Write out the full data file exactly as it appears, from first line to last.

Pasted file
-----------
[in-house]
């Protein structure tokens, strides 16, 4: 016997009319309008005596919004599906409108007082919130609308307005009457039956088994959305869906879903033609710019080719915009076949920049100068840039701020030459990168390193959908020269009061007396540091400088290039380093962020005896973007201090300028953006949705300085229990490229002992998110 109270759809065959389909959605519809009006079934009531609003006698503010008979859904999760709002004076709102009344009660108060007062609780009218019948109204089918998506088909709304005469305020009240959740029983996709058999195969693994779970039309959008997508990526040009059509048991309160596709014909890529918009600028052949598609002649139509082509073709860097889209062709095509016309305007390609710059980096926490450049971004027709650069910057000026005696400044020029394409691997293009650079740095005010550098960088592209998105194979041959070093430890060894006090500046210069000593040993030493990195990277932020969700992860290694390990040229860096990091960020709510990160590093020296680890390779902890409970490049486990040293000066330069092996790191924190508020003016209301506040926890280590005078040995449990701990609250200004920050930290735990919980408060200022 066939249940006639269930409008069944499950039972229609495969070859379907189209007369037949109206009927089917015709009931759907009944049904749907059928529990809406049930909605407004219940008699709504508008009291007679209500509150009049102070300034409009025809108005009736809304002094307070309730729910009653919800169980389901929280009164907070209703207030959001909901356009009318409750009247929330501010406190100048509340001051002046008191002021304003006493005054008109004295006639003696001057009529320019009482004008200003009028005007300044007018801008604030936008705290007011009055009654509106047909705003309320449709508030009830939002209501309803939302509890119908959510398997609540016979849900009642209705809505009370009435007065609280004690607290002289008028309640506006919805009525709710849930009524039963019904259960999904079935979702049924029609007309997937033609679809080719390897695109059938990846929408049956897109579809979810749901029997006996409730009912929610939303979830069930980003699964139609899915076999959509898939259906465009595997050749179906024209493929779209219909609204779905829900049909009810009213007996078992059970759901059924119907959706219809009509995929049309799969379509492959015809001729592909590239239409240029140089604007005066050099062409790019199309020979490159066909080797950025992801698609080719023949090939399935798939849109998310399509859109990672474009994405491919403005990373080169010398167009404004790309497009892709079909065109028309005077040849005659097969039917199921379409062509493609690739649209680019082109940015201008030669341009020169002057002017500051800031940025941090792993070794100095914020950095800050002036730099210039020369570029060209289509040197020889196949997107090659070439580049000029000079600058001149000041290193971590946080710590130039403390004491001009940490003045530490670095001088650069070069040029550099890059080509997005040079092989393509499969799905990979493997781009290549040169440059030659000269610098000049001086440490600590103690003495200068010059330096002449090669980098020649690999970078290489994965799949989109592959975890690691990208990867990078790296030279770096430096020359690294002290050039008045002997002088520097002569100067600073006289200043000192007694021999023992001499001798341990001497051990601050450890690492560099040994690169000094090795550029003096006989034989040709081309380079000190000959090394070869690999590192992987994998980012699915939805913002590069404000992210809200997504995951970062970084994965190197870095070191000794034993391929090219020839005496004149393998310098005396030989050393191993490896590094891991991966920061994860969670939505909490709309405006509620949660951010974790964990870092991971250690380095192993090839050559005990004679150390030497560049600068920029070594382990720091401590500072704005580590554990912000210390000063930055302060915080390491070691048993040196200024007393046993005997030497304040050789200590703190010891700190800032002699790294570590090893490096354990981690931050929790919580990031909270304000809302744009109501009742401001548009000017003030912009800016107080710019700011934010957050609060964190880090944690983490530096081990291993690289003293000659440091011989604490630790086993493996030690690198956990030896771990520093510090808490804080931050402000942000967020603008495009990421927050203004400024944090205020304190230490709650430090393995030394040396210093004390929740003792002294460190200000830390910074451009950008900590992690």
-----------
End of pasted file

[in-house]
């Protein structure tokens, strides 16, 4: 016997009319309008005596919004599906409108007082919130609308307005009457039956088994959305869906879903033609710019080719915009076949920049100068840039701020030459990168390193959908020269009061007396540091400088290039380093962020005896973007201090300028953006949705300085229990490229002992998110 109270759809065959389909959605519809009006079934009531609003006698503010008979859904999760709002004076709102009344009660108060007062609780009218019948109204089918998506088909709304005469305020009240959740029983996709058999195969693994779970039309959008997508990526040009059509048991309160596709014909890529918009600028052949598609002649139509082509073709860097889209062709095509016309305007390609710059980096926490450049971004027709650069910057000026005696400044020029394409691997293009650079740095005010550098960088592209998105194979041959070093430890060894006090500046210069000593040993030493990195990277932020969700992860290694390990040229860096990091960020709510990160590093020296680890390779902890409970490049486990040293000066330069092996790191924190508020003016209301506040926890280590005078040995449990701990609250200004920050930290735990919980408060200022 066939249940006639269930409008069944499950039972229609495969070859379907189209007369037949109206009927089917015709009931759907009944049904749907059928529990809406049930909605407004219940008699709504508008009291007679209500509150009049102070300034409009025809108005009736809304002094307070309730729910009653919800169980389901929280009164907070209703207030959001909901356009009318409750009247929330501010406190100048509340001051002046008191002021304003006493005054008109004295006639003696001057009529320019009482004008200003009028005007300044007018801008604030936008705290007011009055009654509106047909705003309320449709508030009830939002209501309803939302509890119908959510398997609540016979849900009642209705809505009370009435007065609280004690607290002289008028309640506006919805009525709710849930009524039963019904259960999904079935979702049924029609007309997937033609679809080719390897695109059938990846929408049956897109579809979810749901029997006996409730009912929610939303979830069930980003699964139609899915076999959509898939259906465009595997050749179906024209493929779209219909609204779905829900049909009810009213007996078992059970759901059924119907959706219809009509995929049309799969379509492959015809001729592909590239239409240029140089604007005066050099062409790019199309020979490159066909080797950025992801698609080719023949090939399935798939849109998310399509859109990672474009994405491919403005990373080169010398167009404004790309497009892709079909065109028309005077040849005659097969039917199921379409062509493609690739649209680019082109940015201008030669341009020169002057002017500051800031940025941090792993070794100095914020950095800050002036730099210039020369570029060209289509040197020889196949997107090659070439580049000029000079600058001149000041290193971590946080710590130039403390004491001009940490003045530490670095001088650069070069040029550099890059080509997005040079092989393509499969799905990979493997781009290549040169440059030659000269610098000049001086440490600590103690003495200068010059330096002449090669980098020649690999970078290489994965799949989109592959975890690691990208990867990078790296030279770096430096020359690294002290050039008045002997002088520097002569100067600073006289200043000192007694021999023992001499001798341990001497051990601050450890690492560099040994690169000094090795550029003096006989034989040709081309380079000190000959090394070869690999590192992987994998980012699915939805913002590069404000992210809200997504995951970062970084994965190197870095070191000794034993391929090219020839005496004149393998310098005396030989050393191993490896590094891991991966920061994860969670939505909490709309405006509620949660951010974790964990870092991971250690380095192993090839050559005990004679150390030497560049600068920029070594382990720091401590500072704005580590554990912000210390000063930055302060915080390491070691048993040196200024007393046993005997030497304040050789200590703190010891700190800032002699790294570590090893490096354990981690931050929790919580990031909270304000809302744009109501009742401001548009000017003030912009800016107080710019700011934010957050609060964190880090944690983490530096081990291993690289003293000659440091011989604490630790086993493996030690690198956990030896771990520093510090808490804080931050402000942000967020603008495009990421927050203004400024944090205020304190230490709650430090393995030394040396210093004390929740003792002294460190200000830390910074451009950008900590992690």